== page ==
Abha Varma 
October 2000

Utaran and Kamasutra - A Review 

    I finally saw Mira Nair's Kamasutra last week. The closing credits say, "Inspired by Wajeda Tabassum's short story, Hand-Me-Downs". The parallels between the two stories are too strong for the book version to be considered a mere inspiration. More disappointingly, the story loses its subtle nuances in its movie avatar.

    Wajeda Tabassum wrote from a leftist perspective and this particular story, Utaran, unfolds within the context of class struggle. A poor girl has no reason to feel bitter resentment towards her benefactress, her rich playmate. That is, no reason other than the inherent unfairness of some having too much and others so little as to depend on the largesse of their masters for basics such as food and clothing. The protagonist in the story echoes the tension between having to depend on another's generosity and her own incapacity to refuse that bounty. She mirrors the tension between rage, which builds up on its own, and gratitude, which is expected of her. And what of friendships borne of such unequal circumstances? Are they truly friendships or are they favors bestowed by the rich upon the “deserving” poor?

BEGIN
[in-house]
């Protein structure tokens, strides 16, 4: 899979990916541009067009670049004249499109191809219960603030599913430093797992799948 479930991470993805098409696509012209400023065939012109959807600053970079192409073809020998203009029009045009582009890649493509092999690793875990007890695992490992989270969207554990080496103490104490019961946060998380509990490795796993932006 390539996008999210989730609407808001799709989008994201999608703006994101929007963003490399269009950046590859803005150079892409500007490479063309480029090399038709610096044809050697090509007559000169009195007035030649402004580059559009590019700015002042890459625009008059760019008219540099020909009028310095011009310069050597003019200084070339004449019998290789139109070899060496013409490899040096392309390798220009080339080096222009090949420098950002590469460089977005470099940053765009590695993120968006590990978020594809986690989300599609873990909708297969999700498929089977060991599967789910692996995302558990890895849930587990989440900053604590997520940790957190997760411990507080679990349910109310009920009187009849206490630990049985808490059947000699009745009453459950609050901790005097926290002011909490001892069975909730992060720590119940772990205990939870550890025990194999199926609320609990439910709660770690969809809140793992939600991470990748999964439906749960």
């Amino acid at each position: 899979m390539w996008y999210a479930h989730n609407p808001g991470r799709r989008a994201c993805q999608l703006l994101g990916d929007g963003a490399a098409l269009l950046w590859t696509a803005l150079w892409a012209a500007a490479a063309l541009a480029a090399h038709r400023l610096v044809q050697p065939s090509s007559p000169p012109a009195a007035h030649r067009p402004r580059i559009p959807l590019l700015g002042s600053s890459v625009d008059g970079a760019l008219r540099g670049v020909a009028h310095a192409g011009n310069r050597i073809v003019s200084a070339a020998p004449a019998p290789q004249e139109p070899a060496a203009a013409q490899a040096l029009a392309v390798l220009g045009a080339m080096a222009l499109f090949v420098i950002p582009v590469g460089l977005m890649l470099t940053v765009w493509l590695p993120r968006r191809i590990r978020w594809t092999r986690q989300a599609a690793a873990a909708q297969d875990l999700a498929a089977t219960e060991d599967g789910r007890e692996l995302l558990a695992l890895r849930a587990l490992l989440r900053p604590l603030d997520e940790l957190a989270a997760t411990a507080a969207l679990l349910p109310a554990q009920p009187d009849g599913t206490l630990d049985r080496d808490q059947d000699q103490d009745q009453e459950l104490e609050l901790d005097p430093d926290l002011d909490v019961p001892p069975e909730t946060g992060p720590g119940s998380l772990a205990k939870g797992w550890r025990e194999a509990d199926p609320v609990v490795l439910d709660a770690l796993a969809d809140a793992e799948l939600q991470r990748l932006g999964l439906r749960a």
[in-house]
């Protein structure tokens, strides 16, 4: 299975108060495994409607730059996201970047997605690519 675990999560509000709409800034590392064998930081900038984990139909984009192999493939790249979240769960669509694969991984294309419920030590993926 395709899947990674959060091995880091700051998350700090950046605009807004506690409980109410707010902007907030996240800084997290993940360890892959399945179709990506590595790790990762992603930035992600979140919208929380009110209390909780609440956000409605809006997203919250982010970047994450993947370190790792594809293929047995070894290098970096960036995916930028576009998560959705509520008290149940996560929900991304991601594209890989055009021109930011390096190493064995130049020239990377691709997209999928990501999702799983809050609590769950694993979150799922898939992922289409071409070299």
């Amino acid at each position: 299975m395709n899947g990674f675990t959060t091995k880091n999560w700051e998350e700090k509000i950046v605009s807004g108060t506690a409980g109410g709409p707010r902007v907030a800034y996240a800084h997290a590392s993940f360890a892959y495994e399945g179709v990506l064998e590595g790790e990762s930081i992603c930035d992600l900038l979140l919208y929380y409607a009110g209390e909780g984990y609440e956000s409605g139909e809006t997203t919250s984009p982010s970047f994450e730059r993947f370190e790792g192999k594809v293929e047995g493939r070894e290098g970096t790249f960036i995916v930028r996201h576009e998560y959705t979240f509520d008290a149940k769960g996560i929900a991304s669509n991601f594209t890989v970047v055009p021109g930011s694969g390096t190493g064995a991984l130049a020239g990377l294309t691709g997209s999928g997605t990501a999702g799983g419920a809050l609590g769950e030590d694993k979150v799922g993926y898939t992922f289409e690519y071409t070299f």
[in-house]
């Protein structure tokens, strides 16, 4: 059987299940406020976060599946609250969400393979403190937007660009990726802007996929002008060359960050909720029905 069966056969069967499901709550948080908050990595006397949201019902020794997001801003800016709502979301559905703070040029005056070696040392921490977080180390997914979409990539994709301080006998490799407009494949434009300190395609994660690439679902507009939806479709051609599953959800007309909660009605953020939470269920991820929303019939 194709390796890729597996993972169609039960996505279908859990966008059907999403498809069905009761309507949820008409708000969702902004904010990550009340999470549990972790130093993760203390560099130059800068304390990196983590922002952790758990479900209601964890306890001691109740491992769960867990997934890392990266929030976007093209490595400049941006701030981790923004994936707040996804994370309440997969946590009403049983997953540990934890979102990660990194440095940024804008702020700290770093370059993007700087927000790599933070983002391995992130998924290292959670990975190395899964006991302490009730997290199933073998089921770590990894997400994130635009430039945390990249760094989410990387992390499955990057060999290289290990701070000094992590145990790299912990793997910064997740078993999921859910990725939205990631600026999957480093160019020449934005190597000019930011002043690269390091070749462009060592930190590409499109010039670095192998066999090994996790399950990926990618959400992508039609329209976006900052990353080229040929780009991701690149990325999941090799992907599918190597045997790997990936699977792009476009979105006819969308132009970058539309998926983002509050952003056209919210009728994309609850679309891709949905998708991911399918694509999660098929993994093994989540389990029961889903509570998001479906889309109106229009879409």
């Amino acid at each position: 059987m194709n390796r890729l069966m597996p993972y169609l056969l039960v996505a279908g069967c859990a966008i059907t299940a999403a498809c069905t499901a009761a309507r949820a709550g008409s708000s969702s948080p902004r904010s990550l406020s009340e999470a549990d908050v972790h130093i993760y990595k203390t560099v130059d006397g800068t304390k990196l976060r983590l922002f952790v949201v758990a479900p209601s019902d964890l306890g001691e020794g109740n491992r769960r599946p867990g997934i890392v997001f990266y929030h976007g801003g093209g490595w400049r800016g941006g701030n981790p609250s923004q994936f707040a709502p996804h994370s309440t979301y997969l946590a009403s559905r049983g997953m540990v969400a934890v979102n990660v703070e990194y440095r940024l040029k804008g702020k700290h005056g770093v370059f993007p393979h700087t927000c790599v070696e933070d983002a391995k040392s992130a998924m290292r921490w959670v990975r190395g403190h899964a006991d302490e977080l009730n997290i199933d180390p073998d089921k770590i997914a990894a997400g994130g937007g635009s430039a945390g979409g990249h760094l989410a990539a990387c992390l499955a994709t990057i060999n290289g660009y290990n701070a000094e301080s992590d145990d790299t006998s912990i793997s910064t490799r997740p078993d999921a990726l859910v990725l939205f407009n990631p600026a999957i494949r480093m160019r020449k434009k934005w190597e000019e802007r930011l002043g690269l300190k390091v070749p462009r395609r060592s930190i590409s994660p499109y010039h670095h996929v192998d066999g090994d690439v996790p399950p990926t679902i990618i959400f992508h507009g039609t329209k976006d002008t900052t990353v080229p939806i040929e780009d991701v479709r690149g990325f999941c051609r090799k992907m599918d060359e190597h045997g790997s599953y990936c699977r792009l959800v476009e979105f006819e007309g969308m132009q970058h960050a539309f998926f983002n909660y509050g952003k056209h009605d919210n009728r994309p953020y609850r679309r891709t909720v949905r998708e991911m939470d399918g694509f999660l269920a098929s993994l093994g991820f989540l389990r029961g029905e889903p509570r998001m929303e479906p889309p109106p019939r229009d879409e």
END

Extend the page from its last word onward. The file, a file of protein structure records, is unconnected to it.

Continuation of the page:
Wajeda Tabassum’s Utaran is a tale of ambivalent emotions, complex motivations culminating in the final act of revenge that the protagonist takes against her benefactress. She seduces the nawabzadi's inexperienced and slightly lost groom on the night before wedding and derives a grim satisfaction at finally being in a position to give her "cast off" to her mistress, a mistress who has treated her with kind, if at times indifferent, affection all her life. Finally she holds the coveted power, one that comes of being in control over another’s life experiences. That is her secret to keep. That is where Wajeda Tabassum leaves her protagonist.

    The movie on the other hand is something else. There is much too much melodrama, with clearly good and bad, flat two-dimensional characters --- an arrogant snob of a princess who is abusive towards the heroine on many occasions (and thus deserves her hatred), her equally snobbish and rank-conscious mother and a debauched, young, king with an overactive libido whose contemptuous disregard for women is matched only by his horny lust for their flesh. The costumes are beautiful and so is the setting, sitar by Ustad Vilayat Khan is out of this world but none of these provide much compensation overall.

    My greatest regret is that I will never be able to re-read the story without images from the movie intruding upon my enjoyment. It is for this reason that I wish I hadn't seen the movie.

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